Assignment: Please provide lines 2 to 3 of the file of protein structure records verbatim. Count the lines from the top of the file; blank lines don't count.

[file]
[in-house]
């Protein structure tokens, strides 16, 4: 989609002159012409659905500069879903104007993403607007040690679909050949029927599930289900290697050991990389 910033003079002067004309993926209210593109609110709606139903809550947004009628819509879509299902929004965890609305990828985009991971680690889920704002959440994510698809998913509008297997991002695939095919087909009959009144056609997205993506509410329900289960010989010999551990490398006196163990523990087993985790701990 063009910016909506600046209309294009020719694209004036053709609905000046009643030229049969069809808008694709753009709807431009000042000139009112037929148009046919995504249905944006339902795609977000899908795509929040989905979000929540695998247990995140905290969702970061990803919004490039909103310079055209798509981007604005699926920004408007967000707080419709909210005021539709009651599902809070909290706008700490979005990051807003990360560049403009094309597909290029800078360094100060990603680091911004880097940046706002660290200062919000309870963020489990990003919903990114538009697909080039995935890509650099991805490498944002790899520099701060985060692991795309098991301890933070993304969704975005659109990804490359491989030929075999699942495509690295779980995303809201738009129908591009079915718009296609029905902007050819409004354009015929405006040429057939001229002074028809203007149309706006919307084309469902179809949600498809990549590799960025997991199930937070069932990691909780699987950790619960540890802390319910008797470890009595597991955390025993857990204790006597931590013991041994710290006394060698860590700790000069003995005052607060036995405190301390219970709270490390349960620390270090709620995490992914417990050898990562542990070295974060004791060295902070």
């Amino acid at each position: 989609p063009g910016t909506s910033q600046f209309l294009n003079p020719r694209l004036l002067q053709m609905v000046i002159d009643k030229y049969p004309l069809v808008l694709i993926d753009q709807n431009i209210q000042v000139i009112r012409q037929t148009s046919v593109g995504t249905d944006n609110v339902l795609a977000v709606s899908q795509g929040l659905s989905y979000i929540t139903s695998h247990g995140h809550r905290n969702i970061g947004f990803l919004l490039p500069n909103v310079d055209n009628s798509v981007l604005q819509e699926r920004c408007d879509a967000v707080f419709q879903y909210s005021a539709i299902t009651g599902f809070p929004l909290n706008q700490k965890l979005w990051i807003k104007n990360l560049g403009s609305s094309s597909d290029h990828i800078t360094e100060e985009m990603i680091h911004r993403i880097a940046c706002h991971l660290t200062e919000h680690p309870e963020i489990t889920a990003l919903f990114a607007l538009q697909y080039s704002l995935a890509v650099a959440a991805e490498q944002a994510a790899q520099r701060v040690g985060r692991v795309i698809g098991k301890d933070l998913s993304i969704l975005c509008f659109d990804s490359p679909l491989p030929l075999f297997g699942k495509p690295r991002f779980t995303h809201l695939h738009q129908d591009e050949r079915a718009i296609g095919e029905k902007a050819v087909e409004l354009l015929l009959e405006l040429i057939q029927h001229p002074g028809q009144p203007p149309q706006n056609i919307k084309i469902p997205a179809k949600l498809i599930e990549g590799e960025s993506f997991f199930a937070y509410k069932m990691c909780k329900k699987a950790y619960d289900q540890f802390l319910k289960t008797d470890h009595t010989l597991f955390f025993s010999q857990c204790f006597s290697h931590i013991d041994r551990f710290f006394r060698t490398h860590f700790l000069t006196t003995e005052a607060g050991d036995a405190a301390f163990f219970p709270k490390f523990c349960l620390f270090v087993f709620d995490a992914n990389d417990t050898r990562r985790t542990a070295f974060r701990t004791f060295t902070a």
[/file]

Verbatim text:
């Protein structure tokens, strides 16, 4: 989609002159012409659905500069879903104007993403607007040690679909050949029927599930289900290697050991990389 910033003079002067004309993926209210593109609110709606139903809550947004009628819509879509299902929004965890609305990828985009991971680690889920704002959440994510698809998913509008297997991002695939095919087909009959009144056609997205993506509410329900289960010989010999551990490398006196163990523990087993985790701990 063009910016909506600046209309294009020719694209004036053709609905000046009643030229049969069809808008694709753009709807431009000042000139009112037929148009046919995504249905944006339902795609977000899908795509929040989905979000929540695998247990995140905290969702970061990803919004490039909103310079055209798509981007604005699926920004408007967000707080419709909210005021539709009651599902809070909290706008700490979005990051807003990360560049403009094309597909290029800078360094100060990603680091911004880097940046706002660290200062919000309870963020489990990003919903990114538009697909080039995935890509650099991805490498944002790899520099701060985060692991795309098991301890933070993304969704975005659109990804490359491989030929075999699942495509690295779980995303809201738009129908591009079915718009296609029905902007050819409004354009015929405006040429057939001229002074028809203007149309706006919307084309469902179809949600498809990549590799960025997991199930937070069932990691909780699987950790619960540890802390319910008797470890009595597991955390025993857990204790006597931590013991041994710290006394060698860590700790000069003995005052607060036995405190301390219970709270490390349960620390270090709620995490992914417990050898990562542990070295974060004791060295902070």
């Amino acid at each position: 989609p063009g910016t909506s910033q600046f209309l294009n003079p020719r694209l004036l002067q053709m609905v000046i002159d009643k030229y049969p004309l069809v808008l694709i993926d753009q709807n431009i209210q000042v000139i009112r012409q037929t148009s046919v593109g995504t249905d944006n609110v339902l795609a977000v709606s899908q795509g929040l659905s989905y979000i929540t139903s695998h247990g995140h809550r905290n969702i970061g947004f990803l919004l490039p500069n909103v310079d055209n009628s798509v981007l604005q819509e699926r920004c408007d879509a967000v707080f419709q879903y909210s005021a539709i299902t009651g599902f809070p929004l909290n706008q700490k965890l979005w990051i807003k104007n990360l560049g403009s609305s094309s597909d290029h990828i800078t360094e100060e985009m990603i680091h911004r993403i880097a940046c706002h991971l660290t200062e919000h680690p309870e963020i489990t889920a990003l919903f990114a607007l538009q697909y080039s704002l995935a890509v650099a959440a991805e490498q944002a994510a790899q520099r701060v040690g985060r692991v795309i698809g098991k301890d933070l998913s993304i969704l975005c509008f659109d990804s490359p679909l491989p030929l075999f297997g699942k495509p690295r991002f779980t995303h809201l695939h738009q129908d591009e050949r079915a718009i296609g095919e029905k902007a050819v087909e409004l354009l015929l009959e405006l040429i057939q029927h001229p002074g028809q009144p203007p149309q706006n056609i919307k084309i469902p997205a179809k949600l498809i599930e990549g590799e960025s993506f997991f199930a937070y509410k069932m990691c909780k329900k699987a950790y619960d289900q540890f802390l319910k289960t008797d470890h009595t010989l597991f955390f025993s010999q857990c204790f006597s290697h931590i013991d041994r551990f710290f006394r060698t490398h860590f700790l000069t006196t003995e005052a607060g050991d036995a405190a301390f163990f219970p709270k490390f523990c349960l620390f270090v087993f709620d995490a992914n990389d417990t050898r990562r985790t542990a070295f974060r701990t004791f060295t902070a």